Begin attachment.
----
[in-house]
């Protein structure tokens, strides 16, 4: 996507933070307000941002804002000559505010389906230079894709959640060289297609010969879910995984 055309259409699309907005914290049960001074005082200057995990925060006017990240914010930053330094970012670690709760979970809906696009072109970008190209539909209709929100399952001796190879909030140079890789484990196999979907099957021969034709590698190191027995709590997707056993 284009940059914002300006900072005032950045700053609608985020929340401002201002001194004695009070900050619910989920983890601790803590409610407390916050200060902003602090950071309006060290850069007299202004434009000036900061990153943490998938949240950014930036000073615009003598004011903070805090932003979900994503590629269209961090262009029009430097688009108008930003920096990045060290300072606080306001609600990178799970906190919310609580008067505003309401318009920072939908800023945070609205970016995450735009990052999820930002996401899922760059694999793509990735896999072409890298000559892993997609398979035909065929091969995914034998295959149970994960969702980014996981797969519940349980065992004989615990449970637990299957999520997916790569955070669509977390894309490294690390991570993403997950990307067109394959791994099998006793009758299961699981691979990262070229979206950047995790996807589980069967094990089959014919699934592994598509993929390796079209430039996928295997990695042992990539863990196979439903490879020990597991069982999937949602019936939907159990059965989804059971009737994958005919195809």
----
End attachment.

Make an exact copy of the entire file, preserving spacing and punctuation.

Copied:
[in-house]
């Protein structure tokens, strides 16, 4: 996507933070307000941002804002000559505010389906230079894709959640060289297609010969879910995984 055309259409699309907005914290049960001074005082200057995990925060006017990240914010930053330094970012670690709760979970809906696009072109970008190209539909209709929100399952001796190879909030140079890789484990196999979907099957021969034709590698190191027995709590997707056993 284009940059914002300006900072005032950045700053609608985020929340401002201002001194004695009070900050619910989920983890601790803590409610407390916050200060902003602090950071309006060290850069007299202004434009000036900061990153943490998938949240950014930036000073615009003598004011903070805090932003979900994503590629269209961090262009029009430097688009108008930003920096990045060290300072606080306001609600990178799970906190919310609580008067505003309401318009920072939908800023945070609205970016995450735009990052999820930002996401899922760059694999793509990735896999072409890298000559892993997609398979035909065929091969995914034998295959149970994960969702980014996981797969519940349980065992004989615990449970637990299957999520997916790569955070669509977390894309490294690390991570993403997950990307067109394959791994099998006793009758299961699981691979990262070229979206950047995790996807589980069967094990089959014919699934592994598509993929390796079209430039996928295997990695042992990539863990196979439903490879020990597991069982999937949602019936939907159990059965989804059971009737994958005919195809």